Internships give Denison students the opportunity to mesh classroom learning with real-world experiences. Kristen Ago ’19 can attest to this. She has spent two summers interning in Boston, where she taught seventh graders biology.
As an intern with the Breakthrough Collaborative, Ago, a major in psychology and in education, was learning by doing. At the same time, she was helping middle school students work toward college. Like many good ideas, Breakthrough’s premise is obvious in retrospect: reverse educational inequity by pairing students from under-resourced communities with college undergraduates — all under the guidance of professional teachers.
In practice, it’s not quite that simple.
The program is concentrated over eight weeks, two of them training at MIT, six of them teaching in a Boston classroom. “It was interesting and fun, but really intensive,” said Ago. “At MIT, we had overnight retreats, bonding activities and classes in teaching.”
“We learned so much, including how to build a lesson plan, how to establish a teacher presence, behavioral management, recognizing and addressing social and emotional needs, how to motivate our students — we learned a lot of material in those few days,” she said.
Ago also was able to draw on lessons learned in her Denison classrooms.
“Not only did it make me fiercely passionate, but it made me a more creative, enthusiastic, caring, and empathetic teacher.”
“Professor Suzanne Baker’s class on teaching and learning gave me a real foundation in understanding how teenage brains work, their self-concept, and in adolescent development in general. Having that knowledge helped me build deeper relationships with my students and understand them better.”
“Kristen was in a course that combines theory and praxis, with students doing a curricular service-learning experience in a local school or non-traditional setting for 30 hours during the semester,” said Baker. “Because of Kristen’s energy, her passion, and her many experiences with youth, she made a big impact on the students she worked with at the YES Clubhouse in Newark. I am excited to see how she continues this journey of reaching out to inspire and motivate and help under-served youth succeed in school and life.”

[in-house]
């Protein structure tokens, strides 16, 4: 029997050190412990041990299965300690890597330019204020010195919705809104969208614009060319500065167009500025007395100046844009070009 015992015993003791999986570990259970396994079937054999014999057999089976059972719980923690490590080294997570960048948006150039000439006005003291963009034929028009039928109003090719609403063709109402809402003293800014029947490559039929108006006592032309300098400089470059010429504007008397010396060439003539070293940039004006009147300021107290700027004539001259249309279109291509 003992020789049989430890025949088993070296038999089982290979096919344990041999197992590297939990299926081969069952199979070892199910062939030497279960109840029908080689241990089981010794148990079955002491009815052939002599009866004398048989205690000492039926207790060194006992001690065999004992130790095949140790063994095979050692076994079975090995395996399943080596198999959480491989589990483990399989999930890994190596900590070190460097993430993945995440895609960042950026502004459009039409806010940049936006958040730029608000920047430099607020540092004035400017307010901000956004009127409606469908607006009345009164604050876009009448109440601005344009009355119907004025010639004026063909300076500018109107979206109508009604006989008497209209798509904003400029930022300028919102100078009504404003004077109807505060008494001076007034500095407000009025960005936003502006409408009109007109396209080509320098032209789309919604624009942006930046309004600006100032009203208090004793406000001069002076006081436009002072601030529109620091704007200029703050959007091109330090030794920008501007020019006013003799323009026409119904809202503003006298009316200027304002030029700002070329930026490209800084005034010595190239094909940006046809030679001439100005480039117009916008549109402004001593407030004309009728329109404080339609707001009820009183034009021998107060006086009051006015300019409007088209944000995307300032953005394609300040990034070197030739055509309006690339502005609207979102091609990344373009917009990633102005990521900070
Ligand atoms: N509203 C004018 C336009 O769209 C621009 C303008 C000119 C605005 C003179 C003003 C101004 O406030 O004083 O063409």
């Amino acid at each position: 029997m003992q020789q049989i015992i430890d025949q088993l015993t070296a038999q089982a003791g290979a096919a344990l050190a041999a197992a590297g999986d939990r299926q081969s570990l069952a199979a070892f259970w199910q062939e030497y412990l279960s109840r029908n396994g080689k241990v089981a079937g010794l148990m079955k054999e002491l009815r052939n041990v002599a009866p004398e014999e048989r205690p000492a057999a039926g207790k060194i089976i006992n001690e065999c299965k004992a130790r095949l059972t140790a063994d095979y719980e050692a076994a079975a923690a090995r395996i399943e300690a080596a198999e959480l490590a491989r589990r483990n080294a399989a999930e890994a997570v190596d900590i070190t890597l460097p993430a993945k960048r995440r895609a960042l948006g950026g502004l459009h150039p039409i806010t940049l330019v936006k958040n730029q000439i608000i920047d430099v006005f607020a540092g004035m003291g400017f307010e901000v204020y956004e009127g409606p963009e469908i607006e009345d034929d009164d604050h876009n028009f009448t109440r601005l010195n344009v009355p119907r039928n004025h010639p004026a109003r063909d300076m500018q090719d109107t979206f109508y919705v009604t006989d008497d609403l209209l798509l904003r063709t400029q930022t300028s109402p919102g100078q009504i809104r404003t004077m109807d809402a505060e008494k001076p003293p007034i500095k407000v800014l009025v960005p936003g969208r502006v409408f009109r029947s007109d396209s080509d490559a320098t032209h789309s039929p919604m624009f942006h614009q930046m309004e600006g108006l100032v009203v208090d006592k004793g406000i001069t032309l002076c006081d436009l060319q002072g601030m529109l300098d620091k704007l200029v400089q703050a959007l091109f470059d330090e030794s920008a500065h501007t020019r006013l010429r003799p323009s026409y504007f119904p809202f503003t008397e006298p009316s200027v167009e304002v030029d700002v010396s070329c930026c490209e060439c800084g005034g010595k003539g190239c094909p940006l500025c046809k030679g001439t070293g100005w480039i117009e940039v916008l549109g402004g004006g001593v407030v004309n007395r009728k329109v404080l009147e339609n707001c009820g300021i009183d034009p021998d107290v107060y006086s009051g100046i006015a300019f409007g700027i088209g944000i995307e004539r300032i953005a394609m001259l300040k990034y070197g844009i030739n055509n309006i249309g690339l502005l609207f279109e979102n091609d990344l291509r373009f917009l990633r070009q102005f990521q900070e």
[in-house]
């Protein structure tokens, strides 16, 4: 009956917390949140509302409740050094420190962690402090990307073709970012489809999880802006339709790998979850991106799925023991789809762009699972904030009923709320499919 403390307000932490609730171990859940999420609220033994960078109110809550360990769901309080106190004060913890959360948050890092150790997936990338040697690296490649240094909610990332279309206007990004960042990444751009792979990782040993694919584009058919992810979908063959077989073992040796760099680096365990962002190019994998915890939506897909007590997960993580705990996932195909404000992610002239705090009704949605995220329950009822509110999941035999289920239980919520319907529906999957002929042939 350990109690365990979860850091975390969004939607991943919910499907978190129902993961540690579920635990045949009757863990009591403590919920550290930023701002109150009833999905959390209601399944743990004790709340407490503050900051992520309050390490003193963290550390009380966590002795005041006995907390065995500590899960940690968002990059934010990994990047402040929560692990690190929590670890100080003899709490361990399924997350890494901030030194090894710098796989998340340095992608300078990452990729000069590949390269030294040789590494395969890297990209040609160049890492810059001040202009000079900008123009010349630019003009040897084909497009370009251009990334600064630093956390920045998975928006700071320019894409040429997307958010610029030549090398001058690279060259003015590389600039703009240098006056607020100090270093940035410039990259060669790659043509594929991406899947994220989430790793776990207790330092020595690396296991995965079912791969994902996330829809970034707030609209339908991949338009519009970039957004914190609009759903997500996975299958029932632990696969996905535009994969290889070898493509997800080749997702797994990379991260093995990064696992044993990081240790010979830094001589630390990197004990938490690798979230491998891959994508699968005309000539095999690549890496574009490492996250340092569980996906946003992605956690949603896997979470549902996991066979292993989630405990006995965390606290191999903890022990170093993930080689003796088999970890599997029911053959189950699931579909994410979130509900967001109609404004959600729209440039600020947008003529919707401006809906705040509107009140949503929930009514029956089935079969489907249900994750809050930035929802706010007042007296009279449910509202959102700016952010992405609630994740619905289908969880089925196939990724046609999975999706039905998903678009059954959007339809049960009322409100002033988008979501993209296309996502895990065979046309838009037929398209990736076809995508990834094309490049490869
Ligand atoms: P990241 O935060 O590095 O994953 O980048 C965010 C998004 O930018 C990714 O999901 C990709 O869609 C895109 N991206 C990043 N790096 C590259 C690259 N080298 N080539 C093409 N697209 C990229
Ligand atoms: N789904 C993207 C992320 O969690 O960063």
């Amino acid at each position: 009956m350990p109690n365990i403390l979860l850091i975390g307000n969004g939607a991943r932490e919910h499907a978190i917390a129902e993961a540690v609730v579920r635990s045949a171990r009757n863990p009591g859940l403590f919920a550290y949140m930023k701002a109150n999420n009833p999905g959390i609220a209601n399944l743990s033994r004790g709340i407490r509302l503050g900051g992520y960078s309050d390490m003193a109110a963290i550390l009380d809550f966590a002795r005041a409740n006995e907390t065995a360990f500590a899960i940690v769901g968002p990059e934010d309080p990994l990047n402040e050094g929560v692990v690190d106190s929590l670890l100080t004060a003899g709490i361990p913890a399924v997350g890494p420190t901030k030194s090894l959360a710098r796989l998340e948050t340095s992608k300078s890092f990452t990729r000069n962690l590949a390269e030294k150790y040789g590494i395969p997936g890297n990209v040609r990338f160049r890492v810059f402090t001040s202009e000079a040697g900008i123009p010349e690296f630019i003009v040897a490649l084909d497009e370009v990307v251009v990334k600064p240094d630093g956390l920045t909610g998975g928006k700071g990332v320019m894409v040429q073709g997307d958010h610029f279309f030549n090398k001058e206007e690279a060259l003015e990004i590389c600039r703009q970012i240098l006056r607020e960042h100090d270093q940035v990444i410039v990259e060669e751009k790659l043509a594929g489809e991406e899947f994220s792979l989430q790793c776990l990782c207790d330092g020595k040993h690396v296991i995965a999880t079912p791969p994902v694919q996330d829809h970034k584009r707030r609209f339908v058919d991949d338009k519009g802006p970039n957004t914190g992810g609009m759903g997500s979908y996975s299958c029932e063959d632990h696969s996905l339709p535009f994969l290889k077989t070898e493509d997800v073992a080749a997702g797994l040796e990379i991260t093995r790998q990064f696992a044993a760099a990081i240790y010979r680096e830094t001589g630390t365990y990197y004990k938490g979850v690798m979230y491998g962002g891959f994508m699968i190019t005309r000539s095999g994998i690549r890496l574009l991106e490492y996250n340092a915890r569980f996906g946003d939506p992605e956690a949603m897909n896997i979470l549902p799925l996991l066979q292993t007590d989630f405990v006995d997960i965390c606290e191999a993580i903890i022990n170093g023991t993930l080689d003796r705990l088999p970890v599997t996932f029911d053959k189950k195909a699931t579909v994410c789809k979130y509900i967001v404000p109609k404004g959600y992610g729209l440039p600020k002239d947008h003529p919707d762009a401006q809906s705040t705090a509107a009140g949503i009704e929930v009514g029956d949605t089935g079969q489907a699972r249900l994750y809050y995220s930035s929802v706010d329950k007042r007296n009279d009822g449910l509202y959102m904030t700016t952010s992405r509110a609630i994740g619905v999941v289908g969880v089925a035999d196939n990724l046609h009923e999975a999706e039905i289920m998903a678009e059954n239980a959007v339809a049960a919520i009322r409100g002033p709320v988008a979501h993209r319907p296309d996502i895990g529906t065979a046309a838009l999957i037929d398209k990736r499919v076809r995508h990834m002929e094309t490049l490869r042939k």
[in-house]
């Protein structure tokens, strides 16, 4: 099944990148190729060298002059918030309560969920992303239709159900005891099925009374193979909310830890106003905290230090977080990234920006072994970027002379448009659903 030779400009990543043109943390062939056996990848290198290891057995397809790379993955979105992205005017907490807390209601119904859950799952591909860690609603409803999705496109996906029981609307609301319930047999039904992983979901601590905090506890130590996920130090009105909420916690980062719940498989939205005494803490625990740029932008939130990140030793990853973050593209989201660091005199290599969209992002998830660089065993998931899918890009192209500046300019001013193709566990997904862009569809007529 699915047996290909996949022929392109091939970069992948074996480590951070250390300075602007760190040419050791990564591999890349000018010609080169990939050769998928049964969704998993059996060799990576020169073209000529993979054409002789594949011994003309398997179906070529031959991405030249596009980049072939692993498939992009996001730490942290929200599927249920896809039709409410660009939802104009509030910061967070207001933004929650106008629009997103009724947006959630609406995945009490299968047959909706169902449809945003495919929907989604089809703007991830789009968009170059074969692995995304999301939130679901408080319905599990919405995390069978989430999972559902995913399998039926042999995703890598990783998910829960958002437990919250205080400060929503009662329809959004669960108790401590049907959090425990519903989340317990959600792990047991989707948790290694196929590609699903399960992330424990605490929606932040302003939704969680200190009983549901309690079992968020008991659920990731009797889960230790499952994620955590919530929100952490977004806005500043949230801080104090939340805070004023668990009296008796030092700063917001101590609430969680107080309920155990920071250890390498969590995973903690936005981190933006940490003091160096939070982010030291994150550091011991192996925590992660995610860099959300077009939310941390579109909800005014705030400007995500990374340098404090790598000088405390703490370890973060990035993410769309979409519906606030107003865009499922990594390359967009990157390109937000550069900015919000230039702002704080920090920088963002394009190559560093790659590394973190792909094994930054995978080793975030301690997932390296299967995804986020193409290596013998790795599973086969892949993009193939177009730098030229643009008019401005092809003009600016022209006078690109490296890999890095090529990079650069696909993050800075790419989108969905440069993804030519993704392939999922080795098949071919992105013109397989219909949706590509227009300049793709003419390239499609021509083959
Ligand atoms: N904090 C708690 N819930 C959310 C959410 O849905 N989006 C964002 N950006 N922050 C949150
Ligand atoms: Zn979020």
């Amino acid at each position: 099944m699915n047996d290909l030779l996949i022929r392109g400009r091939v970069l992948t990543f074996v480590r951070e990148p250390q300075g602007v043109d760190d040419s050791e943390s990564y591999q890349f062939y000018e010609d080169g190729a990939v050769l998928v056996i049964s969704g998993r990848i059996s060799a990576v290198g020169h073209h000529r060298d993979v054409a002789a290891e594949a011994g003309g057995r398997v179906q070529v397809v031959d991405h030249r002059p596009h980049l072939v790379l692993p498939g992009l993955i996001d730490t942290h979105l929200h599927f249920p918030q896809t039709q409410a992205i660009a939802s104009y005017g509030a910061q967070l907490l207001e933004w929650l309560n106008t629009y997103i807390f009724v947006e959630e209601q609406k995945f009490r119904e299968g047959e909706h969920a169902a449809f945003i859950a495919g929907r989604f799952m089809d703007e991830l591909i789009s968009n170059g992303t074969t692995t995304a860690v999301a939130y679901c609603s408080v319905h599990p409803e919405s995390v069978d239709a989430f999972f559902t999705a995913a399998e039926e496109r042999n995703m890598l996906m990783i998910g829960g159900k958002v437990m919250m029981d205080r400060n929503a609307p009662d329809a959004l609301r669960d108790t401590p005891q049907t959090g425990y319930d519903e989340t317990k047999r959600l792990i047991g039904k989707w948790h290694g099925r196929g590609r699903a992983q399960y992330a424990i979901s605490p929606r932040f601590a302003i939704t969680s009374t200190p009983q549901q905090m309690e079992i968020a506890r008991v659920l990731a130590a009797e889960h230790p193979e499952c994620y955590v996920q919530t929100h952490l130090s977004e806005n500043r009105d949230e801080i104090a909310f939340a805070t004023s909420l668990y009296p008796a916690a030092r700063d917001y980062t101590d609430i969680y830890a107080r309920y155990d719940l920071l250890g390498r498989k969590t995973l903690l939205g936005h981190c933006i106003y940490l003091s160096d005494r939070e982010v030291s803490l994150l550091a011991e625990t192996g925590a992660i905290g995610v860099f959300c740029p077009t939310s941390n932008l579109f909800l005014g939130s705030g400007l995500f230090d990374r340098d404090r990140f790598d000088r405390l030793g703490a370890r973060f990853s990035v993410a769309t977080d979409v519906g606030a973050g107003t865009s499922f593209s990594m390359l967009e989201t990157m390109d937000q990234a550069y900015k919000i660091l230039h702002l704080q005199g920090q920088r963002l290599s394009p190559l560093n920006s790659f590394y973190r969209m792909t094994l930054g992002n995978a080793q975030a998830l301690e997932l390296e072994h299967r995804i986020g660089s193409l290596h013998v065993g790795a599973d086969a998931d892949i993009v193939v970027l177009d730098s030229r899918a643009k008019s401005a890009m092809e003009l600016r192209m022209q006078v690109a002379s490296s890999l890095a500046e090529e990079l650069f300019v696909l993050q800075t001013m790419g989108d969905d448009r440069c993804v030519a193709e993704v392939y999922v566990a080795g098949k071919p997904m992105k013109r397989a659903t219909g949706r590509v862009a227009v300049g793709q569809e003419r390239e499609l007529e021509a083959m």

Her “Issues in Feminism” class influenced her experience as a teacher in an urban setting. “Without the knowledge I gained from that class, I truly would have not been able to see or recognize the injustices that face urban classrooms. Not only did it make me fiercely passionate, but it made me a more creative, enthusiastic, caring, and empathetic teacher.”
Ago was inspired to study education by her sixth-grade English teacher, who was a source of support for her at a difficult time. “She listened to me and gave me my voice,” she said. “She made me believe that I had the ability to be a good student. During that year with her, I started realizing what I was capable of. I want to do the same for my students.”
Ago is still considering whether she wants to pursue a career in teaching. Through this internship, she’s discovered that the role is not an easy one, and that resources are not always abundant. “Teaching is both incredibly hard and incredibly important. The schools I taught in were underfunded — they lacked many basic items like a working copier or Wifi.”
But she wants to make a difference in students’ lives, as her sixth-grade teacher did for her. “I learned to really value the relationships I built with my students. I’m also considering counseling in schools as another way to have a career in education.”